Since their discovery in the late 1980s, neonicotinoid pesticides have become the most widely used class of insecticides worldwide, with large-scale applications ranging from plant protection (crops, vegetables, fruits), veterinary products, and biocides to invertebrate pest control in fish farming. In this review, we address the phenyl-pyrazole fipronil together with neonicotinoids because of similarities in their toxicity, physicochemical profiles, and presence in the environment. Neonicotinoids and fipronil currently account for approximately one third of the world insecticide market; the annual world production of the archetype neonicotinoid, imidacloprid, was estimated to be ca. 20,000 tonnes active substance in 2010. There were several reasons for the initial success of neonicotinoids and fipronil: (1) there was no known pesticide resistance in target pests, mainly because of their recent development, (2) their physicochemical properties included many advantages over previous generations of insecticides (i.e., organophosphates, carbamates, pyrethroids, etc.), and (3) they shared an assumed reduced operator and consumer risk. Due to their systemic nature, they are taken up by the roots or leaves and translocated to all parts of the plant, which, in turn, makes them effectively toxic to herbivorous insects. The toxicity persists for a variable period of time—depending on the plant, its growth stage, and the amount of pesticide applied. A wide variety of applications are available, including the most common prophylactic non-Good Agricultural Practices (GAP) application by seed coating. As a result of their extensive use and physicochemical properties, these substances can be found in all environmental compartments including soil, water, and air. Neonicotinoids and fipronil operate by disrupting neural transmission in the central nervous system of invertebrates. Neonicotinoids mimic the action of neurotransmitters, while fipronil inhibits neuronal receptors. In doing so, they continuously stimulate neurons leading ultimately to death of target invertebrates. Like virtually all insecticides, they can also have lethal and sublethal impacts on non-target organisms, including insect predators and vertebrates. Furthermore, a range of synergistic effects with other stressors have been documented. Here, we review extensively their metabolic pathways, showing how they form both compound-specific and common metabolites which can themselves be toxic. These may result in prolonged toxicity. Considering their wide commercial expansion, mode of action, the systemic properties in plants, persistence and environmental fate, coupled with limited information about the toxicity profiles of these compounds and their metabolites, neonicotinoids and fipronil may entail significant risks to the environment. A global evaluation of the potential collateral effects of their use is therefore timely. The present paper and subsequent chapters in this review of the global literature explore these risks and show a growing body of evidence that persistent, low concentrations of these insecticides pose serious risks of undesirable environmental impacts. FULL TEXT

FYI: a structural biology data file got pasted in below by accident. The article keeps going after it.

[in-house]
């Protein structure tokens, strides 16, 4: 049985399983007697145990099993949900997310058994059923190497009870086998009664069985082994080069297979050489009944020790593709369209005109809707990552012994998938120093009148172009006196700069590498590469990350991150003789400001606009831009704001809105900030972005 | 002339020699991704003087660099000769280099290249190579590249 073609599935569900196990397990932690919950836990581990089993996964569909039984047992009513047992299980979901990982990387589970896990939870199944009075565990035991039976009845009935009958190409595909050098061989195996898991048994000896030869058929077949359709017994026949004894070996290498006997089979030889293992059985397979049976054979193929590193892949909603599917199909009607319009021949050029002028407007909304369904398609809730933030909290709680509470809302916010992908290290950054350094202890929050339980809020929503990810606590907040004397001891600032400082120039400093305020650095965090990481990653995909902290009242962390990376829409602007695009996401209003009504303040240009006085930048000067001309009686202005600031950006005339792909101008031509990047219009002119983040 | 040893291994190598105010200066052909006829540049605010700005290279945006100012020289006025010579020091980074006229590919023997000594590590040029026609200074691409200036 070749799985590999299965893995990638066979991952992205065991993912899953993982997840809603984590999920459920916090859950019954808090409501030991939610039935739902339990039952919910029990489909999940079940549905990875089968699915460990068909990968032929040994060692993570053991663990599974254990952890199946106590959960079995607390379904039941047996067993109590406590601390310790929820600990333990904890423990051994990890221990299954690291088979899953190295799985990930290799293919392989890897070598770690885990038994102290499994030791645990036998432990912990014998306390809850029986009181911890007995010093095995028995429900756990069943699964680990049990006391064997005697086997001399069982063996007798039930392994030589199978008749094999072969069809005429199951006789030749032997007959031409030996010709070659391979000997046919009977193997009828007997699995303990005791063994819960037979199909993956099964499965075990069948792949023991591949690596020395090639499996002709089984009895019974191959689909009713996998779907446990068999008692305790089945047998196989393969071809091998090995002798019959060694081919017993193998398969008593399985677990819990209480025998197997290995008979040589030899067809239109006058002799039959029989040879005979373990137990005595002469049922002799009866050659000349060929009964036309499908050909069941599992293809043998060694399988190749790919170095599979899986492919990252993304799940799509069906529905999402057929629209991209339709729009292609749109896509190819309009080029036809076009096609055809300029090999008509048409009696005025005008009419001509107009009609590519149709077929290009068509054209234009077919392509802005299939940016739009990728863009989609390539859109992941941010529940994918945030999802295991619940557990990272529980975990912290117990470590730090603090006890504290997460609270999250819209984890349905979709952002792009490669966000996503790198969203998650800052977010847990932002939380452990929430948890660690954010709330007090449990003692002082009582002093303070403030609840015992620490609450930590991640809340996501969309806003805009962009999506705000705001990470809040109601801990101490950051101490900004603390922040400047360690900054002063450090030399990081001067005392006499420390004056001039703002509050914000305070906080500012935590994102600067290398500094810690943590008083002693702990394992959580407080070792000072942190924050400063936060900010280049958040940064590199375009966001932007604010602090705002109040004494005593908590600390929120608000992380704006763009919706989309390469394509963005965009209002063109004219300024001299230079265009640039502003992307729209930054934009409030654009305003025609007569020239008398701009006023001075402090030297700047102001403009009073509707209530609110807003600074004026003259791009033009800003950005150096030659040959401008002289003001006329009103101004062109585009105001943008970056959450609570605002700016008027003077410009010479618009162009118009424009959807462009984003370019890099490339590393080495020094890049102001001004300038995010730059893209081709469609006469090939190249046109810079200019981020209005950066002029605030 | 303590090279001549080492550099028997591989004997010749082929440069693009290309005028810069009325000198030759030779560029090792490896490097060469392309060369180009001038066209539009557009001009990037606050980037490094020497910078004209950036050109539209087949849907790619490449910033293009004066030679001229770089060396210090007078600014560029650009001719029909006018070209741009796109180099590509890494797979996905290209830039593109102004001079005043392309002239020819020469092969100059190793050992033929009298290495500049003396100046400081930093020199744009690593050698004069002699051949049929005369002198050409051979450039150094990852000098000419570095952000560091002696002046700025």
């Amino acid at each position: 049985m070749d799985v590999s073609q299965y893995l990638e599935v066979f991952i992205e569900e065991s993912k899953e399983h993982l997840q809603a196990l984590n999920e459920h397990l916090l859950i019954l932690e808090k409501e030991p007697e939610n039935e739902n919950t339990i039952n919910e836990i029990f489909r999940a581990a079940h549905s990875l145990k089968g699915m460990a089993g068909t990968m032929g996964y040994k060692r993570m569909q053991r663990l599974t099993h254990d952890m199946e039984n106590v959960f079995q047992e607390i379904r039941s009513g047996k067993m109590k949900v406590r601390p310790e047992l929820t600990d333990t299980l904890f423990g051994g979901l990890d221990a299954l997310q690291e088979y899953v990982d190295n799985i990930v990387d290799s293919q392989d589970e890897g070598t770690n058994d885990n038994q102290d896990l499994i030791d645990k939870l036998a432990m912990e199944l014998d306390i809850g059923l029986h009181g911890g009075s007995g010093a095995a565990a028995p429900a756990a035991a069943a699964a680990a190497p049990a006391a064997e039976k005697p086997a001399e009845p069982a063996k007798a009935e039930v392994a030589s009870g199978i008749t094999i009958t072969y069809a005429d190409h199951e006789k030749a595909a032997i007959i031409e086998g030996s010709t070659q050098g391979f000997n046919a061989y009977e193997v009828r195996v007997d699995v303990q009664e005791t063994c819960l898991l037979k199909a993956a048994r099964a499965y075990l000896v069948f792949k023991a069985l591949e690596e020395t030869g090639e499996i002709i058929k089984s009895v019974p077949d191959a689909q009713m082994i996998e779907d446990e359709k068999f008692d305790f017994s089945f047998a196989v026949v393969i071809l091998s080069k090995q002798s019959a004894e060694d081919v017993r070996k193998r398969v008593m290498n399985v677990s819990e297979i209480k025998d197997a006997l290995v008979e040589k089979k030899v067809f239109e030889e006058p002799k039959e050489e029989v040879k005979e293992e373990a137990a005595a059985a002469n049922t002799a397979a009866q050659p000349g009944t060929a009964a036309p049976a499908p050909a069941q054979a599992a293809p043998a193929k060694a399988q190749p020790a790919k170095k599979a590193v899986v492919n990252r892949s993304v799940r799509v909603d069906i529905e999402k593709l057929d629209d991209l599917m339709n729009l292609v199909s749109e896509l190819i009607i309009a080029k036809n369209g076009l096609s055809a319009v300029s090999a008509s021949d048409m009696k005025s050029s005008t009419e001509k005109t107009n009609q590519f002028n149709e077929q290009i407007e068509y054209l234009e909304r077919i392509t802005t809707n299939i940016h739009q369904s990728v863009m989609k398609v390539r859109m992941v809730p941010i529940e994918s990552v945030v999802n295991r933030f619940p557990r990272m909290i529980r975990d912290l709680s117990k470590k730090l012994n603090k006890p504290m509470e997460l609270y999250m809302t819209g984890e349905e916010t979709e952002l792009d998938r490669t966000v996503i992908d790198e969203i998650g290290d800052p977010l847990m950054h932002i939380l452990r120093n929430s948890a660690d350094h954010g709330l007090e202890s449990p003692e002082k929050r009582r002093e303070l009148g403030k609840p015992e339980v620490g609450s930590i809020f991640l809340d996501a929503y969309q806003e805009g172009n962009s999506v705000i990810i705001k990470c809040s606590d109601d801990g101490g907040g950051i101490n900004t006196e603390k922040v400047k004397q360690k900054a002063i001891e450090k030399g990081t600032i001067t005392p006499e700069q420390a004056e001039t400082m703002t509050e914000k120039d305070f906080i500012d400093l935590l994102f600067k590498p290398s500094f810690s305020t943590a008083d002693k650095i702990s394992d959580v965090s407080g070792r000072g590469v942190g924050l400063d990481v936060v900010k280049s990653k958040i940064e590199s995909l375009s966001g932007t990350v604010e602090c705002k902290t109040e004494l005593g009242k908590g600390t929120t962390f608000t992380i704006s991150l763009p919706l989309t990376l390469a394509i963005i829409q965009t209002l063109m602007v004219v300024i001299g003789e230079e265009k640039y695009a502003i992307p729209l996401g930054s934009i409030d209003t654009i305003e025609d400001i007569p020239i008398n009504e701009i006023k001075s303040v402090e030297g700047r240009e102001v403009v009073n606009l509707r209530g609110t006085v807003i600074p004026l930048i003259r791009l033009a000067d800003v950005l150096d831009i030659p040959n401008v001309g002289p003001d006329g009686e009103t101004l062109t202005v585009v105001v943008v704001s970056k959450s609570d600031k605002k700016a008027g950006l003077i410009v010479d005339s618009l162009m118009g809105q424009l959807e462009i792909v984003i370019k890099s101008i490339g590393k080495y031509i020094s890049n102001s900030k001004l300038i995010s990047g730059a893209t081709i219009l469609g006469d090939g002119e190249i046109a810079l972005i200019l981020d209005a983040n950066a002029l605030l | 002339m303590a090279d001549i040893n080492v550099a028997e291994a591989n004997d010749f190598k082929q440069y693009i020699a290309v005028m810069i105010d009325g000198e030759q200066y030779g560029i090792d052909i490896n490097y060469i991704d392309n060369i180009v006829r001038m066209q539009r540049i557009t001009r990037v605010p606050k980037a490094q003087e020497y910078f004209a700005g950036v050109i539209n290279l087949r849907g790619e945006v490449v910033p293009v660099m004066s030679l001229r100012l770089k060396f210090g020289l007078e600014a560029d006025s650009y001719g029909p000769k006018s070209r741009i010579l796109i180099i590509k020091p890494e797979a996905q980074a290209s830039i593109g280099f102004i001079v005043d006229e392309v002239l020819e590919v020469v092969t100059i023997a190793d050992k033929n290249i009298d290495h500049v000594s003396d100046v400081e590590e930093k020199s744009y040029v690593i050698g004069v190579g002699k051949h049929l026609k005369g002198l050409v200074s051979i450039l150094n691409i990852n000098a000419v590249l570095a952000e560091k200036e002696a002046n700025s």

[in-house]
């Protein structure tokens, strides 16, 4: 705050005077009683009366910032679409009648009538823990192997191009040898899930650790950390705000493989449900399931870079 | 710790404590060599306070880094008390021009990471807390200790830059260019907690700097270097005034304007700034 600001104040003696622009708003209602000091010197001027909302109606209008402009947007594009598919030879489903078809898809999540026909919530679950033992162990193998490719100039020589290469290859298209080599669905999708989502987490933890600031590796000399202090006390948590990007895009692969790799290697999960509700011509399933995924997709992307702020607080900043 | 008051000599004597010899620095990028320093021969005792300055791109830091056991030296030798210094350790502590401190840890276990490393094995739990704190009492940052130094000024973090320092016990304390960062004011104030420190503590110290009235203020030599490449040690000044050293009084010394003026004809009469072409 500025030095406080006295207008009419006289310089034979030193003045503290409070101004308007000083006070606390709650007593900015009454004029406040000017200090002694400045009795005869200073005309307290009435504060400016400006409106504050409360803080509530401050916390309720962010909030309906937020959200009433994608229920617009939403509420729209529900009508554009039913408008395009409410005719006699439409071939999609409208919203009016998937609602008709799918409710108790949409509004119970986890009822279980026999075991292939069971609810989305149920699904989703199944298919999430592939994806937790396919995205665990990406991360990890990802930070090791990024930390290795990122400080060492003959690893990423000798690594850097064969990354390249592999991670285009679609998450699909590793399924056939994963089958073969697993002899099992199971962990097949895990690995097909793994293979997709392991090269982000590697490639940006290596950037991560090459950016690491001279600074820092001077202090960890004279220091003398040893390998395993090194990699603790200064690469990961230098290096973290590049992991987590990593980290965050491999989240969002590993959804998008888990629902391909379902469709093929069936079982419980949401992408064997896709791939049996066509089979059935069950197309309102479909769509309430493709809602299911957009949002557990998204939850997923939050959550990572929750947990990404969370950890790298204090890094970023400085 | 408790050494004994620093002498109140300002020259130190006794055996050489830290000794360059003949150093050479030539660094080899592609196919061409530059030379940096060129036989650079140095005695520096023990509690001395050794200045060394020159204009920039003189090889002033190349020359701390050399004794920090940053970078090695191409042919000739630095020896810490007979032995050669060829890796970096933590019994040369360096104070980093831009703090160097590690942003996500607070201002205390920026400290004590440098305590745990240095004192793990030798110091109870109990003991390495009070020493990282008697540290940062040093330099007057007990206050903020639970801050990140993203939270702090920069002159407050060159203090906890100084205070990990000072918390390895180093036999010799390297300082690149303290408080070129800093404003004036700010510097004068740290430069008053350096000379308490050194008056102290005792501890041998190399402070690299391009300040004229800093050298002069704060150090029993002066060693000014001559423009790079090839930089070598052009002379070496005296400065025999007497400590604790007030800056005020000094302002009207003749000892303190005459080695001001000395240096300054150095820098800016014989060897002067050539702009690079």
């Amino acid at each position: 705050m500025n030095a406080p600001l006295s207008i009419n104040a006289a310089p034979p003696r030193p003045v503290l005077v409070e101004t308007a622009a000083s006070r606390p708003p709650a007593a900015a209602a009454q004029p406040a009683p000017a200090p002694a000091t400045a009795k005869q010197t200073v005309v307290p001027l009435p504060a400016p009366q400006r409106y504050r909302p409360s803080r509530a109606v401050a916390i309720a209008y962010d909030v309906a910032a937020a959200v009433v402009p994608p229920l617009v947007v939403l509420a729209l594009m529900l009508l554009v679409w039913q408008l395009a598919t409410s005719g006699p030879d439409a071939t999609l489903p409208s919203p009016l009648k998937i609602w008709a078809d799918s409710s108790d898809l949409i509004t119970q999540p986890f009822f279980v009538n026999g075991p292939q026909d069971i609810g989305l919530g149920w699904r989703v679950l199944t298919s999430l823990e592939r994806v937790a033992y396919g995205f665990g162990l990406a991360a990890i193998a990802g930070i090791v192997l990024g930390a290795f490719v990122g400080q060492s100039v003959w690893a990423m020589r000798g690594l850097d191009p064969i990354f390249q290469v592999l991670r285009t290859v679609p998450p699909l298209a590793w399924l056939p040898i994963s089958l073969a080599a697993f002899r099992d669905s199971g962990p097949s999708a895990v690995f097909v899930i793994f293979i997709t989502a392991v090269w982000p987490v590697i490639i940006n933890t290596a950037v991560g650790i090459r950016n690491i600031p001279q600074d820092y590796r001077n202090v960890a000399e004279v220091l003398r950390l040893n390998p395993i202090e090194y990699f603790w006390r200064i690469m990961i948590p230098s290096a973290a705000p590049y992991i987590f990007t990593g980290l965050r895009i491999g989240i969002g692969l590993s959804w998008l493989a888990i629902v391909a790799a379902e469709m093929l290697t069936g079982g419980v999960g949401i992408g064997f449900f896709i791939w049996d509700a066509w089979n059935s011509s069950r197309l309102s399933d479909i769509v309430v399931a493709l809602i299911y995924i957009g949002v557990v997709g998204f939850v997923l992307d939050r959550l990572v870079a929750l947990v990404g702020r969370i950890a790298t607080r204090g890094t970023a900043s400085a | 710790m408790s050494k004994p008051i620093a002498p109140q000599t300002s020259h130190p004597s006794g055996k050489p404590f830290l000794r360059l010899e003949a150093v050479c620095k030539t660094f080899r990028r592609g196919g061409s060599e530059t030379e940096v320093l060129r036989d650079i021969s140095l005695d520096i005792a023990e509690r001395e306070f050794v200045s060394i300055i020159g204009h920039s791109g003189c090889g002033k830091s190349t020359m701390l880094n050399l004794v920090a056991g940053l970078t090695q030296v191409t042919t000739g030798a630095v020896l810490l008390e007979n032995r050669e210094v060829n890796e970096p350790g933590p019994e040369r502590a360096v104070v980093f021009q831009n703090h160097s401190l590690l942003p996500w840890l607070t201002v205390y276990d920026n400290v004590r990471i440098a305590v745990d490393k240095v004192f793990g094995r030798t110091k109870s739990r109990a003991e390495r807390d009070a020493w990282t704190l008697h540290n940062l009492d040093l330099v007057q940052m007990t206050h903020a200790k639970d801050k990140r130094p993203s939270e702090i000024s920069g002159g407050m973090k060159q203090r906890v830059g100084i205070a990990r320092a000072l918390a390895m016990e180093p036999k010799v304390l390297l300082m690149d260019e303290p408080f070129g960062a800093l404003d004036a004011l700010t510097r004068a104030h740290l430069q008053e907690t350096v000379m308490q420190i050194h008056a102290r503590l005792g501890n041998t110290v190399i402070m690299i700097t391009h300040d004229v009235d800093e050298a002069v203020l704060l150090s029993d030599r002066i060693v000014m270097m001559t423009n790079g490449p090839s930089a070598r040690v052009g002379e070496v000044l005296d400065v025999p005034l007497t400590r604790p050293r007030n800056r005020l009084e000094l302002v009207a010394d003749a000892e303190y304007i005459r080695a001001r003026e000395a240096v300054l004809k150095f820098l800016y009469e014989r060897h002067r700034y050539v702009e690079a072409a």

Cimino et al., 2017